BANDAR SERI BEGAWAN – Southeast Asian countries are in talks to bar the head of Myanmar’s junta from the ASEAN summit later this month, due to a lack of progress on an agreed roadmap to restore peace in the strife-torn country.
The junta’s inaction on a five-point plan reached with ASEAN last April was “tantamount to backtracking”, YB Dato Erywan Yusof, the bloc’s special envoy to Myanmar, told a news conference Wednesday.
“Up until today there has been no progress on the implementation of the five-point consensus, and this has raised a concern,” he said.
Dato Erywan, who is also the foreign minister of ASEAN chair Brunei, said the bloc was in “deep discussions” about not inviting military chief Min Aung Hlaing to participate in a virtual summit taking place from October 26-28.
He said during the ASEAN foreign ministers’ meeting on Monday, there was not yet a consensus among all member countries to exclude Myanmar from the upcoming summit, and that the impact of such a move would have to be thought of carefully.
ASEAN has been under pressure to address the violent unrest that has unfolded in the aftermath of a military coup last February, and a subsequent crackdown on dissent that has seen more than 1,100 people killed.
The bloc’s effort to engage with Myanmar’s military has been criticised by supporters of democracy, with a committee of ousted Myanmar lawmakers saying ASEAN’s engagement would give the junta legitimacy.
Still, excluding a leader from the summit would be a big step for ASEAN, which operates through consensus decision-making and prefers engagement, rather than confrontation, with member countries.
“As an ASEAN family that wants to help Myanmar, we all respect the principle of not interference in the affairs of another state,” Dato Erywan said.
But at the same time, he added, the junta has not responded to his call for a ceasefire, or requests to meet with detained leaders, including Aung San Suu Kyi.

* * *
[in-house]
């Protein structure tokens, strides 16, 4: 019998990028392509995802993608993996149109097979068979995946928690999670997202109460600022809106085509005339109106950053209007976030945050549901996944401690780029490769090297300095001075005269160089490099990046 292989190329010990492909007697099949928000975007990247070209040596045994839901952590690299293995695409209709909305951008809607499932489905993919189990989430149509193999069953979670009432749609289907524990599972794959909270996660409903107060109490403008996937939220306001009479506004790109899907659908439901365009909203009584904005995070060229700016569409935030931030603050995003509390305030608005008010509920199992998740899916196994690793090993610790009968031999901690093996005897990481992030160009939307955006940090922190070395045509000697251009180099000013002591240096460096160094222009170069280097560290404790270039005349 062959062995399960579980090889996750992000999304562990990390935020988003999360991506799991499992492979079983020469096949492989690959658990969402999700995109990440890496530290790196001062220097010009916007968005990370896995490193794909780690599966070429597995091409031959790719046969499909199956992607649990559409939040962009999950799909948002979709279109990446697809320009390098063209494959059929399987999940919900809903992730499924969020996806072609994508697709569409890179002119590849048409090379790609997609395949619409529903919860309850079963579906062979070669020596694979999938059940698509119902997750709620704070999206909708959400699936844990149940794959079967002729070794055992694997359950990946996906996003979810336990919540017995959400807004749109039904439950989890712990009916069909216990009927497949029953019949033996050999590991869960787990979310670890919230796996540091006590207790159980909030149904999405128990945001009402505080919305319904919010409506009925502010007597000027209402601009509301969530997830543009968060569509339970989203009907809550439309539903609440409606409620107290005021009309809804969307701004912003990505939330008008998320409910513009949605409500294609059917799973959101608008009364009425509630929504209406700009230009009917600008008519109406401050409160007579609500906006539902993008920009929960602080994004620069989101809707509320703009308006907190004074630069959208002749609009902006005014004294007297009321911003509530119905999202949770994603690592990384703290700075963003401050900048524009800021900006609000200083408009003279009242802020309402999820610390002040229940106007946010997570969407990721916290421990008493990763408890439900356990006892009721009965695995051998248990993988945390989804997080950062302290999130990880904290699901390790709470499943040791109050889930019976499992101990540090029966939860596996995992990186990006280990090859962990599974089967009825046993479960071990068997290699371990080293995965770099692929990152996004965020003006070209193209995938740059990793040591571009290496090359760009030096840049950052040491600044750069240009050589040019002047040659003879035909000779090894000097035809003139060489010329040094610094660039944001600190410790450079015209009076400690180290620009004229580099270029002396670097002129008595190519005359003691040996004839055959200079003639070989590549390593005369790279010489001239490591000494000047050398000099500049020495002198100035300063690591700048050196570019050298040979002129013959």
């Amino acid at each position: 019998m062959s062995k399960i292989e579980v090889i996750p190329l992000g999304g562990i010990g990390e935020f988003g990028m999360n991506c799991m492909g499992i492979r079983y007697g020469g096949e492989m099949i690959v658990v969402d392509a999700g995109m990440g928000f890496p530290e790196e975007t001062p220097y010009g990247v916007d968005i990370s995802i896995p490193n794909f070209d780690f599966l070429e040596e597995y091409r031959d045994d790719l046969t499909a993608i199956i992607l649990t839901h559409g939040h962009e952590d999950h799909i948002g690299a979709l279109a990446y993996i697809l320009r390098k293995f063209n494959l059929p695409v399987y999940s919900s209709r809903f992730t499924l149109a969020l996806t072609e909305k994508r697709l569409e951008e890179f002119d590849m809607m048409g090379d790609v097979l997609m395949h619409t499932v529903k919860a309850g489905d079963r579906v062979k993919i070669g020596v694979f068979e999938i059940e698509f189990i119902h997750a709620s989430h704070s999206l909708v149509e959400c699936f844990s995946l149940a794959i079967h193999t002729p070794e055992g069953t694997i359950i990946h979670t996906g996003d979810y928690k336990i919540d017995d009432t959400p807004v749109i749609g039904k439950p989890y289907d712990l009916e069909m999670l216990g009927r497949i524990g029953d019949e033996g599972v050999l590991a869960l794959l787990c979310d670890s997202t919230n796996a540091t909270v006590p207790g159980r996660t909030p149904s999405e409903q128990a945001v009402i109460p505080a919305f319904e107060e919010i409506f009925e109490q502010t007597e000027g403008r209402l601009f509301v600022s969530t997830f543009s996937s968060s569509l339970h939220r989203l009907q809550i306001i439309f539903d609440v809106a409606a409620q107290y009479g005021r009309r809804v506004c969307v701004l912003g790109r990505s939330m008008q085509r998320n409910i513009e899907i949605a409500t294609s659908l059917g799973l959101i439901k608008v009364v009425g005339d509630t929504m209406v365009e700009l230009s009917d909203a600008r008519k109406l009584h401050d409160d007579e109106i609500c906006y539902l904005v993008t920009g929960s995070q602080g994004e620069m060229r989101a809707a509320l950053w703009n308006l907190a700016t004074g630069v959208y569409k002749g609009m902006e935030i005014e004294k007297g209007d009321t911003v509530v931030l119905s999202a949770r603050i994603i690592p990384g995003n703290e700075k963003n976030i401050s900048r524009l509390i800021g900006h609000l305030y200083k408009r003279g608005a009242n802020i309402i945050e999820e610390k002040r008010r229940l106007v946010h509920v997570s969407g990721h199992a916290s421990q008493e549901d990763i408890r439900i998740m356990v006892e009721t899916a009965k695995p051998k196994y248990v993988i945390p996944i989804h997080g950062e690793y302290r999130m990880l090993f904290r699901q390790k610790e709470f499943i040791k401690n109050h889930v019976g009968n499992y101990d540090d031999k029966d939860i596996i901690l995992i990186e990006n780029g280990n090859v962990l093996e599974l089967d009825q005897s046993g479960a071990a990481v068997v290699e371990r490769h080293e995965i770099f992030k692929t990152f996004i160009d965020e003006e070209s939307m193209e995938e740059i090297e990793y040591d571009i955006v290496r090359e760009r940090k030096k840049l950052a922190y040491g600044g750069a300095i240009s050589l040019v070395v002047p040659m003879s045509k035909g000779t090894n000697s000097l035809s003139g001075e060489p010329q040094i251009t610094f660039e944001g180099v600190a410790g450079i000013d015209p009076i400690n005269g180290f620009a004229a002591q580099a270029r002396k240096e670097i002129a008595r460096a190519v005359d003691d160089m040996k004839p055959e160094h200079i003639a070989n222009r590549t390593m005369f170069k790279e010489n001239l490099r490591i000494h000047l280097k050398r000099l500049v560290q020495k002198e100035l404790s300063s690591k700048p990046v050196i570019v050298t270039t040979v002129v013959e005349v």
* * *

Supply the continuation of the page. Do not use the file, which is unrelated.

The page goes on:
The envoy said he was ready to visit Myanmar and had proposed an itinerary to the military-appointed foreign minister Wunna Maung Lwin last week, but the junta has yet to respond.
Dato Erywan said while the Tatmadaw is open to the visit, he would not go unless they agree to give full access to “all concerned parties”, including leaders of the ousted National League for Democracy.
“As special envoy, I would say that I am on standby to go there any time. But they have to give me a programme that is going to show that there is progress. Otherwise, I don’t see a necessity to go there and come back empty-handed.”
Despite ASEAN’s overtures in past months, the military remains intractable.
Last Thursday, the junta said it would be “difficult” for the envoy to hold talks with people on trial, in apparent reference to Aung San Suu Kyi, and also denied accepting a ceasefire proposal from the special envoy.
Following the ASEAN foreign ministers meeting on Monday, several diplomats voiced their deep disappointment over the junta’s failure to live up to its promises.
When asked if action will be taken at the October summit to suspend Myanmar from ASEAN, Dato Erywan said this had not been discussed.